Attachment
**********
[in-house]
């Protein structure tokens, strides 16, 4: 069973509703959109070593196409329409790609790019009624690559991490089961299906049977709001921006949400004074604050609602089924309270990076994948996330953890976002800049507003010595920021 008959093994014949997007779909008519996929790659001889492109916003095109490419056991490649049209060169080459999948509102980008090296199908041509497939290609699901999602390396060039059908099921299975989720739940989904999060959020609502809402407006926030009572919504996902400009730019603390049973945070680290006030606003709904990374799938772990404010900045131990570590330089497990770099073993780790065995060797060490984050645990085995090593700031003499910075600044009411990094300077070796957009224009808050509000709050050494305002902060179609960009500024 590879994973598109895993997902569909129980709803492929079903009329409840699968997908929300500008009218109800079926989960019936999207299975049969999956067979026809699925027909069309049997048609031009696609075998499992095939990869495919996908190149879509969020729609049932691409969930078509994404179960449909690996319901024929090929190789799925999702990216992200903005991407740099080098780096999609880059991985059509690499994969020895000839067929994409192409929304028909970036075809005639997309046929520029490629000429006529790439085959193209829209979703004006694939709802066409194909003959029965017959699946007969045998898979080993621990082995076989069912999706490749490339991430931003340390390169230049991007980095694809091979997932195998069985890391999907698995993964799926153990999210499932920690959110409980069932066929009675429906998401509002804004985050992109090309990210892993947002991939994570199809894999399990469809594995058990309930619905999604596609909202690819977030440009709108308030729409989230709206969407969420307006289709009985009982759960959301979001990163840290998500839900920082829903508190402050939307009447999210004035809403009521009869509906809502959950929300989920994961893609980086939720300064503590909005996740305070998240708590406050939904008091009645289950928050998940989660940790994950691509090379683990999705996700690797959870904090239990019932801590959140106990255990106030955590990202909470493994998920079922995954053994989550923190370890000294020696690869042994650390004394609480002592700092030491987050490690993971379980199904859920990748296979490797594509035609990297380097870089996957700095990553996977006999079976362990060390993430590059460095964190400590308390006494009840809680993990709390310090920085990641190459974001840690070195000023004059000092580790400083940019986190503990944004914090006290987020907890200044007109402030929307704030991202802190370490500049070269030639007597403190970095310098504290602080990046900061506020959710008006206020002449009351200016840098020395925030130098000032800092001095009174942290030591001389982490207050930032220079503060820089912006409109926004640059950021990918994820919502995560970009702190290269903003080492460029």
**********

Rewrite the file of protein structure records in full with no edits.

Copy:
[in-house]
């Protein structure tokens, strides 16, 4: 069973509703959109070593196409329409790609790019009624690559991490089961299906049977709001921006949400004074604050609602089924309270990076994948996330953890976002800049507003010595920021 008959093994014949997007779909008519996929790659001889492109916003095109490419056991490649049209060169080459999948509102980008090296199908041509497939290609699901999602390396060039059908099921299975989720739940989904999060959020609502809402407006926030009572919504996902400009730019603390049973945070680290006030606003709904990374799938772990404010900045131990570590330089497990770099073993780790065995060797060490984050645990085995090593700031003499910075600044009411990094300077070796957009224009808050509000709050050494305002902060179609960009500024 590879994973598109895993997902569909129980709803492929079903009329409840699968997908929300500008009218109800079926989960019936999207299975049969999956067979026809699925027909069309049997048609031009696609075998499992095939990869495919996908190149879509969020729609049932691409969930078509994404179960449909690996319901024929090929190789799925999702990216992200903005991407740099080098780096999609880059991985059509690499994969020895000839067929994409192409929304028909970036075809005639997309046929520029490629000429006529790439085959193209829209979703004006694939709802066409194909003959029965017959699946007969045998898979080993621990082995076989069912999706490749490339991430931003340390390169230049991007980095694809091979997932195998069985890391999907698995993964799926153990999210499932920690959110409980069932066929009675429906998401509002804004985050992109090309990210892993947002991939994570199809894999399990469809594995058990309930619905999604596609909202690819977030440009709108308030729409989230709206969407969420307006289709009985009982759960959301979001990163840290998500839900920082829903508190402050939307009447999210004035809403009521009869509906809502959950929300989920994961893609980086939720300064503590909005996740305070998240708590406050939904008091009645289950928050998940989660940790994950691509090379683990999705996700690797959870904090239990019932801590959140106990255990106030955590990202909470493994998920079922995954053994989550923190370890000294020696690869042994650390004394609480002592700092030491987050490690993971379980199904859920990748296979490797594509035609990297380097870089996957700095990553996977006999079976362990060390993430590059460095964190400590308390006494009840809680993990709390310090920085990641190459974001840690070195000023004059000092580790400083940019986190503990944004914090006290987020907890200044007109402030929307704030991202802190370490500049070269030639007597403190970095310098504290602080990046900061506020959710008006206020002449009351200016840098020395925030130098000032800092001095009174942290030591001389982490207050930032220079503060820089912006409109926004640059950021990918994820919502995560970009702190290269903003080492460029």